County Services Reach Out to East Residents


For residents of Simi Valley, it was an unusual sight: county officials, ready to do business in east Ventura County.

For three hours Saturday, more than a dozen county agencies set up shop at the little-used East County Courthouse, offering more than 200 visitors a chance to ask questions, lodge complaints, pick up brochures and meet some of the county’s top officials.

There was Tax Collector Harold S. Pittman, who brought computer terminals to help straighten out property-tax problems. He even collected a $250 payment from a Simi Valley man.

Dist. Atty. Michael D. Bradbury and his aides listened to horror stories and promised help with unpaid child support, bad checks, graffiti and juvenile delinquents.


Auditor-Controller Thomas O. Mahon used electronic monitors to guide viewers through a colorful, if depressing, look at the county’s financial prospects.

And for children, the sheriff’s search-and-rescue team demonstrated lifesaving techniques while the Animal Regulation Department offered tips on avoiding snakebites.

Moorpark resident Geret Kreitzer came to the open house with two objectives: getting his property taxes lowered, and getting the 11-year-old who attacked his wife arrested. He went away happy.

“I’ve gotten quite a bit of assistance here,” the 61-year-old Kreitzer said.


First, a representative of the county assessor’s office told him how to apply for a re-examination of his house’s property tax assessment, “which I learned is a very involved process,” Kreitzer said.

Then Bradbury promised to look into filing charges against the student who recently attacked Kreitzer’s wife, who teaches at a Simi Valley school.

“So I had very positive experiences with both the assessor and the D.A.,” Kreitzer said. “If I went to the Government Center, I couldn’t have broken in with an Uzi to talk to them. . . . I have never gone to the Government Center when I haven’t gotten the grand and glorious runaround.”

But a drive to the Government Center in Ventura--a 72-mile round trip from Simi Valley--is still the only way that east county residents can obtain some county services, officials acknowledged Saturday.


“We’re the Timbuktu of Ventura County,” said Supervisor Vicky Howard, who organized the open house and whose district includes Simi Valley and Moorpark.

County agencies dealing with air pollution, environmental health, property assessment and tax collection are located only in Ventura, although some have toll-free numbers to make it easier for east county residents.

“We have no east county representation,” said Doris Miller of the Environmental Health Division, which handles everything from mosquito control to hazardous waste removal. “We mail out a lot of brochures.”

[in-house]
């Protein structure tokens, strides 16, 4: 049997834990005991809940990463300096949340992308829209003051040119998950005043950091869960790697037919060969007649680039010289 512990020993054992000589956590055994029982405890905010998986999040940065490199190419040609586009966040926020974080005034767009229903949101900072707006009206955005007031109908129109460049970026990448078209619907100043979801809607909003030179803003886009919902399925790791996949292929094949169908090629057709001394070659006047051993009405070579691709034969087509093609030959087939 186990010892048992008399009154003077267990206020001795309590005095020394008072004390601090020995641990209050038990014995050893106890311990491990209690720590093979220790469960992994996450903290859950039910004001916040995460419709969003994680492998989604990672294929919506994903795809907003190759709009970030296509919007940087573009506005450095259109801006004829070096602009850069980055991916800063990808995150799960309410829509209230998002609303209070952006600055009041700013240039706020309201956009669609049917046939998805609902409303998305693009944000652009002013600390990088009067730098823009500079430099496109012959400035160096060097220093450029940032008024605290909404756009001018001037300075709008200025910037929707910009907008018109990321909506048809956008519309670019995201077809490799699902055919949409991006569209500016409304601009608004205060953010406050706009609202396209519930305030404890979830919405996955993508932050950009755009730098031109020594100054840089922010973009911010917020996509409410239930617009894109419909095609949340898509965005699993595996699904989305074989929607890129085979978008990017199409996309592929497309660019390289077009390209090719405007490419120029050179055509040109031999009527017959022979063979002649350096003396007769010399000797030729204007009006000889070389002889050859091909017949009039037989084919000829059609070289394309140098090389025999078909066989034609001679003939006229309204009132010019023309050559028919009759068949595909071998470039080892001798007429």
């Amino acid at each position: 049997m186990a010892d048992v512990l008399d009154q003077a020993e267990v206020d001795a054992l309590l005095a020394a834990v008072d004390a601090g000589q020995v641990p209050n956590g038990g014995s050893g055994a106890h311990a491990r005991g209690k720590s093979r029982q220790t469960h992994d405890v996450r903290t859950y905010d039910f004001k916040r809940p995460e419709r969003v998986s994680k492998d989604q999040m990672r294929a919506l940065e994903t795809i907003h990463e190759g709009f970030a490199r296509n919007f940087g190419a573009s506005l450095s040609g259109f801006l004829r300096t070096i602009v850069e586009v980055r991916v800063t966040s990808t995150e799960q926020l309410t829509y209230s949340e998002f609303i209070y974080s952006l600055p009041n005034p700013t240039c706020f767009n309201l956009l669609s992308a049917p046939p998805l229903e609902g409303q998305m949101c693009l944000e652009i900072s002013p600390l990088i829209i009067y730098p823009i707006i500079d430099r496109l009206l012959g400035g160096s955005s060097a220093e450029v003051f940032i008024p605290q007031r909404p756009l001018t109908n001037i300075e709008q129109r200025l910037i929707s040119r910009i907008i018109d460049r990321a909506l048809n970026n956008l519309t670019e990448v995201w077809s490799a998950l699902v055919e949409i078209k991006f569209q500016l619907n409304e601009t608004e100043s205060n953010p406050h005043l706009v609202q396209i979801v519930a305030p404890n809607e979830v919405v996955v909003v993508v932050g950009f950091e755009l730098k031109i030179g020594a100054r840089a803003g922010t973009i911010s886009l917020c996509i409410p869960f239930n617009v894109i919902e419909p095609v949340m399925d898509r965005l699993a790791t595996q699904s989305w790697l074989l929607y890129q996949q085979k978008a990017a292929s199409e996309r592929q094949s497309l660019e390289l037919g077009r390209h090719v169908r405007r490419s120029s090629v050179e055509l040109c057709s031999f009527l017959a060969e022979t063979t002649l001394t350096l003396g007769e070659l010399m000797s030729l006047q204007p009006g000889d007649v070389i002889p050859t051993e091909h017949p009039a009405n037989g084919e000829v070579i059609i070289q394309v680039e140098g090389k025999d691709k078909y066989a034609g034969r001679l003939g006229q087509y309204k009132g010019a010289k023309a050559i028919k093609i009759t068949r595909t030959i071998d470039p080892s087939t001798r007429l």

Some visitors to the open house said they want more than that.


“County services should be enhanced at this end of the county,” said Bob Cooksey of Simi Valley. “It’s silly that people here have to drive to Ventura to pick up forms.”

Dick Strayer of Simi Valley agreed. “I would like to see more county offices here all the time,” he said.

Howard said most of the complaints she hears come from attorneys, who want to get more use out of the 2-year-old East County Courthouse. Only one of the building’s five courtrooms is used regularly.

But Howard said the county’s shortage of judges makes it unlikely that more cases will be heard in the east county. And because of budget problems, Sheriff Larry Carpenter is considering pulling his deputies out of security duty at the courthouse, which would force all court proceedings to shut down there.


In spite of budget problems, more county agencies are coming to the east county, officials said Saturday. For example, the Public Social Service Agency’s children’s services unit is moving about 35 employees from Ventura to the Simi Valley courthouse in a few weeks. And other agencies, dealing with such things as drugs and alcohol, agriculture, mental health, and building and safety, have long had a presence in Simi Valley or Thousand Oaks.

But with the supervisors’ approval last week of a four-day work week for most county employees, starting in May, residents will have fewer days to conduct their county business, no matter where they live.

“We are getting more services out here,” said Howard, who maintains an office at the East County Courthouse. She said she hopes to provide space for the tax collector to set up shop twice a year when payments are due.

Assistant Dist. Atty. Colleen (Toy) White said her agency hopes to dispatch someone to the east county to take complaints on consumer fraud and child support.


Several officials said they would like to be more visible in the east county but the budget crisis makes that difficult.

“As the county grows, there really is a need for people out here,” said Dennis Trenten, licensing supervisor for children’s services. “But it’s not going to be free.”